What Is a Good Bounce Rate?
The equation also lacks this critical exit click. Before closing the tab (or browser), have you ever spent a few minutes reading a page? If so, since it skipped the crucial exit click during that specific session, Google Analytics could not reliably calculate the time on the website.
In this case, if a user clicks on a page, reads every single last word of an 8,000-word blog post, and leaves fully satisfied, the session is logged as a bounce if they close the tab without clicking exit. The same applies to sessions where a user opens a connection on another tab and leaves the original tab open before closing their window afterwards.
How to reduce bounce rate
1. Optimize Page Load Time
Taking forever to load is arguably the worst of all the issues a web page can have. After all, if a user can’t read it (or even see it), it doesn’t matter how well or poor the quality of a website is, and 47 percent of users expect a web page to load in two seconds or less, making on-page optimization vital to decreasing the bounce rate.
The response time of your server is impacted by the amount of traffic you get, the resources used by each page, the software used by your server, and the hosting solution you use. Look for performance bottlenecks such as slow database queries, slow routing, or a lack of sufficient memory to increase the server response time, and address them. The optimum reaction time for the server is under 200 ms.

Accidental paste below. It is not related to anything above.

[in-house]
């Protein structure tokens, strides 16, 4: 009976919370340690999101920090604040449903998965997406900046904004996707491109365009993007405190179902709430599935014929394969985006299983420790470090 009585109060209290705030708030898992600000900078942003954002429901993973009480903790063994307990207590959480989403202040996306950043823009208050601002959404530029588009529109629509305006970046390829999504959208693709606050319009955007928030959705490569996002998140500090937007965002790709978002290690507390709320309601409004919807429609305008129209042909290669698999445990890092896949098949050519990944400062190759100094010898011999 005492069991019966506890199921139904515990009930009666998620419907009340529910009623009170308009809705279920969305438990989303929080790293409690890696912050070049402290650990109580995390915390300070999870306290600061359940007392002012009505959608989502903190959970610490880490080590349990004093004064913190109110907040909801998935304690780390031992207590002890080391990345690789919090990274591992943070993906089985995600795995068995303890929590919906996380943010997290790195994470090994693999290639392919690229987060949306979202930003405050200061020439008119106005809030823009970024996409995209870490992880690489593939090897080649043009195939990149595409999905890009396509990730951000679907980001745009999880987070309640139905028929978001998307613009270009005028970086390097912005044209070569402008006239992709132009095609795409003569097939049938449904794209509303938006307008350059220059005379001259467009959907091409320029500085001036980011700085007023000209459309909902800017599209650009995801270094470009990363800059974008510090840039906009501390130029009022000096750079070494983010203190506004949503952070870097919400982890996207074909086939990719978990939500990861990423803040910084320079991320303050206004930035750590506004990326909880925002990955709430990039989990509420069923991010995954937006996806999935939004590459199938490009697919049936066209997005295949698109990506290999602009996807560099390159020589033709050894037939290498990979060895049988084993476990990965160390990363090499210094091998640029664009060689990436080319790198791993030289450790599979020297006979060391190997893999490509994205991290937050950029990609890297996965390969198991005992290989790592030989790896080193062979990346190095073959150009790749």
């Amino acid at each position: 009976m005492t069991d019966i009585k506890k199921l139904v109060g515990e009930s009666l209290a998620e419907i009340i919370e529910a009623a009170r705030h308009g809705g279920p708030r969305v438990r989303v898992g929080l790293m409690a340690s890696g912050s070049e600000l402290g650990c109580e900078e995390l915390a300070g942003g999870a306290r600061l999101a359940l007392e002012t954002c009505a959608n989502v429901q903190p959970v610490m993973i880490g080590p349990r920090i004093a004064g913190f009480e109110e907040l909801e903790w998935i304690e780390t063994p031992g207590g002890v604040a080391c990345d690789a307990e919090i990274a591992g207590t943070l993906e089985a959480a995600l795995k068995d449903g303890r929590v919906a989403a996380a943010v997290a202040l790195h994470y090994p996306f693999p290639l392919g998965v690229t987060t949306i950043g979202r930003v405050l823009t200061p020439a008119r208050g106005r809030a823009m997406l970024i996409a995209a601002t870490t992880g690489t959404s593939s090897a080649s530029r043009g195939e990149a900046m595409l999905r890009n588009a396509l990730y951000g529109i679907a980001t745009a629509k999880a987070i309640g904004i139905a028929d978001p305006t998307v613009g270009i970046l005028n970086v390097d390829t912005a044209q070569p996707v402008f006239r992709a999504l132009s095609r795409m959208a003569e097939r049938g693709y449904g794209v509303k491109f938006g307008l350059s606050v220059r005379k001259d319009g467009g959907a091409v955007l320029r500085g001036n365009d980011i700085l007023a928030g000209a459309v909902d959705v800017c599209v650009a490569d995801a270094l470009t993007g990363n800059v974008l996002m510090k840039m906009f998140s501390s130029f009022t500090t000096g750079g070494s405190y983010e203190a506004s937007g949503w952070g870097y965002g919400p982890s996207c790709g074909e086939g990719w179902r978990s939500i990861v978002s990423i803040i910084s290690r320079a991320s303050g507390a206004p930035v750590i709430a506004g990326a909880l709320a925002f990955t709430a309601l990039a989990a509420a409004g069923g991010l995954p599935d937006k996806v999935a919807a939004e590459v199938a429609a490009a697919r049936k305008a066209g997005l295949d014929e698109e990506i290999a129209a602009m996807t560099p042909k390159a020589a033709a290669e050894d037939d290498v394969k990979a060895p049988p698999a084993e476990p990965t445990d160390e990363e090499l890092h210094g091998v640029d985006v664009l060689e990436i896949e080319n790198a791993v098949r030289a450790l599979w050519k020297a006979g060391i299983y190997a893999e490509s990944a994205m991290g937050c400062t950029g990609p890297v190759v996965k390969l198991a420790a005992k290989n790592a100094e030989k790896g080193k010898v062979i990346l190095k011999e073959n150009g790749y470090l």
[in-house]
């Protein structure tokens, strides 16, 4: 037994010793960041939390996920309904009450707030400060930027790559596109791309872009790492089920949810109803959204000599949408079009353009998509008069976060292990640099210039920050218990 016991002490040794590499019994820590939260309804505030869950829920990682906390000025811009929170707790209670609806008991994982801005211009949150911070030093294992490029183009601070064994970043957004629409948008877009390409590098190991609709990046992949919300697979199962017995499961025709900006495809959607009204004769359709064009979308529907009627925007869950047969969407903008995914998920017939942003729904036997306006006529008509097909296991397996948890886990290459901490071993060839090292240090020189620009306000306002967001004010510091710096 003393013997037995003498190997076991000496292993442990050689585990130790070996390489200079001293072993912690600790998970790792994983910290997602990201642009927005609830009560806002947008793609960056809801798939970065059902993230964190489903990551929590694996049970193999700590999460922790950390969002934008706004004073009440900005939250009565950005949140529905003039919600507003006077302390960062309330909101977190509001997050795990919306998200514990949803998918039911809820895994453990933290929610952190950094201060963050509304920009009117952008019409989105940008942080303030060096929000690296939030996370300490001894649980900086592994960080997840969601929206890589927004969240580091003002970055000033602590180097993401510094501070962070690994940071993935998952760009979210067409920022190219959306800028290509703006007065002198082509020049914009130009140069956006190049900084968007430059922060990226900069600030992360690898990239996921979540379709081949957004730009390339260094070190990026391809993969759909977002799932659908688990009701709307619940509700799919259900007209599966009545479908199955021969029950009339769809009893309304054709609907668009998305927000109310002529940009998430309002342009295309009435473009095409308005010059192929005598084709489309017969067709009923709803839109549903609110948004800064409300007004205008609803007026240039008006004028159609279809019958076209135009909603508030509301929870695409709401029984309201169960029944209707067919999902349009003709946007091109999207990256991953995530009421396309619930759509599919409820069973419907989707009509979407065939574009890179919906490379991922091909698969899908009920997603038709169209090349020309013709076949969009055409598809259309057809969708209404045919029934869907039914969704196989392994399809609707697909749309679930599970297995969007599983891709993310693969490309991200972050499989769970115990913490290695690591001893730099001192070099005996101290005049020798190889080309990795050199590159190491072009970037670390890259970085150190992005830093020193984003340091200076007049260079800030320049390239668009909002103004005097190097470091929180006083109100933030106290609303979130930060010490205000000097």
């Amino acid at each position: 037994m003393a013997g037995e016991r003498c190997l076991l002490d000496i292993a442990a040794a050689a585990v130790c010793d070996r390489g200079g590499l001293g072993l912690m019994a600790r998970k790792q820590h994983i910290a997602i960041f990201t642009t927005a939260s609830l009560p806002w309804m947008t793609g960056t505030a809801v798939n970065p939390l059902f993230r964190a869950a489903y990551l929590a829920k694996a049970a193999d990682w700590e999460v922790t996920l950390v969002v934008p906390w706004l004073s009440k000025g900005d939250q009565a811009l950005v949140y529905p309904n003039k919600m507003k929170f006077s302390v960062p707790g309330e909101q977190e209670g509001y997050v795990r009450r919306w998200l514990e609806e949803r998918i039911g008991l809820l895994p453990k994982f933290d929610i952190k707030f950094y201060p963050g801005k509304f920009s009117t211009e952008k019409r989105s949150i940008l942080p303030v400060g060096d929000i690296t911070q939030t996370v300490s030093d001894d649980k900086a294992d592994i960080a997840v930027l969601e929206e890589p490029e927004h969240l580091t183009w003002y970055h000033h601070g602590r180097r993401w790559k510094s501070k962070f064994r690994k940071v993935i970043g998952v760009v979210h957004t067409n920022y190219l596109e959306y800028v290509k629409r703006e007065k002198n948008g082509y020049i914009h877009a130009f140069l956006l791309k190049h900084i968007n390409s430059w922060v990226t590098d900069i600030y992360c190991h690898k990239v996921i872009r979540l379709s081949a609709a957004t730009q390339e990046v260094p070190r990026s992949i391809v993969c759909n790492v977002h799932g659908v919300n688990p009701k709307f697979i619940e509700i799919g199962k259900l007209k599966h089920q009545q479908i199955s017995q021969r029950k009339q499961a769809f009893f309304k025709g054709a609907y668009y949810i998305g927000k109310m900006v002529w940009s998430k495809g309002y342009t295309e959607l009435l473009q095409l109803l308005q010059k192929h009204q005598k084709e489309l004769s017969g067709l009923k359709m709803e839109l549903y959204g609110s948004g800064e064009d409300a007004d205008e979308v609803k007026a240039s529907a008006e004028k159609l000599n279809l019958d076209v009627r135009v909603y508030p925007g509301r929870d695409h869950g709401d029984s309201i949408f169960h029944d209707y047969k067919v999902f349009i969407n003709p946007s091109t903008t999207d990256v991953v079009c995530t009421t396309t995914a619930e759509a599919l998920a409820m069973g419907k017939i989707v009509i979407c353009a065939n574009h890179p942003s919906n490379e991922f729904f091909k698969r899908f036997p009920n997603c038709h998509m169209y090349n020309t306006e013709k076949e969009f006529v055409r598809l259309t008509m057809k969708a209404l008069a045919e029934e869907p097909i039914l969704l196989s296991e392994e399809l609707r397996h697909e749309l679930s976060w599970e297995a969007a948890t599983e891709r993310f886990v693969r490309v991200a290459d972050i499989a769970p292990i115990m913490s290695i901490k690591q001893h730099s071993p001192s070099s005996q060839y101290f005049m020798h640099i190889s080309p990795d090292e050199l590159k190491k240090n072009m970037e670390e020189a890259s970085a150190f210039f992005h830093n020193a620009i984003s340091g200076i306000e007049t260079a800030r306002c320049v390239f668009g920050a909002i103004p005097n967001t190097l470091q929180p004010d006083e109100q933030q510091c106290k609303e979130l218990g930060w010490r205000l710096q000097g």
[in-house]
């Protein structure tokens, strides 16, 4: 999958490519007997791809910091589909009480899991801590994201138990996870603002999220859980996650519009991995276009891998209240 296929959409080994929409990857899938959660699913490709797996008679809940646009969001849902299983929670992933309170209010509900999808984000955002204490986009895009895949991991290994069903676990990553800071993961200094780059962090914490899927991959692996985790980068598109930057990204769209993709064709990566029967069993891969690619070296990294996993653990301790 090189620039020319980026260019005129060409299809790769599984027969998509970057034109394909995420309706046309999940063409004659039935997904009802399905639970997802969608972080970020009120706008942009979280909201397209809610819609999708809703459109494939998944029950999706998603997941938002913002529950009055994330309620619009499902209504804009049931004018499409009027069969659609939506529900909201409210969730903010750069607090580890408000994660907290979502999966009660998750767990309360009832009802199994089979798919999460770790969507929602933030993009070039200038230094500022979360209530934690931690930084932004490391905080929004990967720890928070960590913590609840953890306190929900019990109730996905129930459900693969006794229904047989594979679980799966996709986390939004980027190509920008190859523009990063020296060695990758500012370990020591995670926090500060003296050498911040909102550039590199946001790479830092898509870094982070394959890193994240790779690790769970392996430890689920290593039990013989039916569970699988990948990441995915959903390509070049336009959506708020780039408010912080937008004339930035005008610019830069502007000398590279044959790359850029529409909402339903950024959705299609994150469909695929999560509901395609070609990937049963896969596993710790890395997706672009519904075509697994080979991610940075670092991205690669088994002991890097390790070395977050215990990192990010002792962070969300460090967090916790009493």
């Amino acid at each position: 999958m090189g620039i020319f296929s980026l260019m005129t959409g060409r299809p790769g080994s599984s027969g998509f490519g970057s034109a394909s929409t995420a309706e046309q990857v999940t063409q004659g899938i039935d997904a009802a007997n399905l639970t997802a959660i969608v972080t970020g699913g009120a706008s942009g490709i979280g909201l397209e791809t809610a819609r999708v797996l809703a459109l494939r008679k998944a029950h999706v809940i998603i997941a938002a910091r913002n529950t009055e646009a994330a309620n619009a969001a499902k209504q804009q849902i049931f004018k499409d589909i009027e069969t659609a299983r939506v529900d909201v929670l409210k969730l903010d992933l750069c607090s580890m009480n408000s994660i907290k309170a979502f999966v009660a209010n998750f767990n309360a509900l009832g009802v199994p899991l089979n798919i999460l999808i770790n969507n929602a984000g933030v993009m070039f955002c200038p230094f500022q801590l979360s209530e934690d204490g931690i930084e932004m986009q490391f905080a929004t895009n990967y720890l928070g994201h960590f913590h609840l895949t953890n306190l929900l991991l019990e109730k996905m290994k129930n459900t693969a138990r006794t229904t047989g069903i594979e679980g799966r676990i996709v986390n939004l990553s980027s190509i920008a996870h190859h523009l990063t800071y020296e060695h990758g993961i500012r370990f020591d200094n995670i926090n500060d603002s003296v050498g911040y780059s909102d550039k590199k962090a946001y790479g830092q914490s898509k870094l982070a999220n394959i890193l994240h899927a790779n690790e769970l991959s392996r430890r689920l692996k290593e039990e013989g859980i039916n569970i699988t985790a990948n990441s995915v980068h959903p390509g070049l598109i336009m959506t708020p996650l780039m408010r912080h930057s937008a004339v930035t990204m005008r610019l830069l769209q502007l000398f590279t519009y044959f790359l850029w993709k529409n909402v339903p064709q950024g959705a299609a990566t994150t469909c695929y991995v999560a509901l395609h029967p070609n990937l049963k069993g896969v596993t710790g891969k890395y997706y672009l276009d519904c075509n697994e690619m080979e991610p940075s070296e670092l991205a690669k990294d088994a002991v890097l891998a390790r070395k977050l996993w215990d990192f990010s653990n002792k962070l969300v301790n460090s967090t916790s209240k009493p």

2. Make Your Content More Accessible with Smart Formatting
One of the easiest ways to decrease the bounce rate is to format your pages to be as friendly and open as possible. The less a tourist needs to do “work” to get what they want, the more likely they will hang around. Don’t burden your visitors with weighty paragraphs that cover entire pages and make your content more available using white space.
Here are several ways to make the material less intimidating visually:
- Suitable use of headers
- Regular subheadings
- Acceptable pictures
- Bulleted lists
3. Use Sidebar Widgets and Promotions Sparingly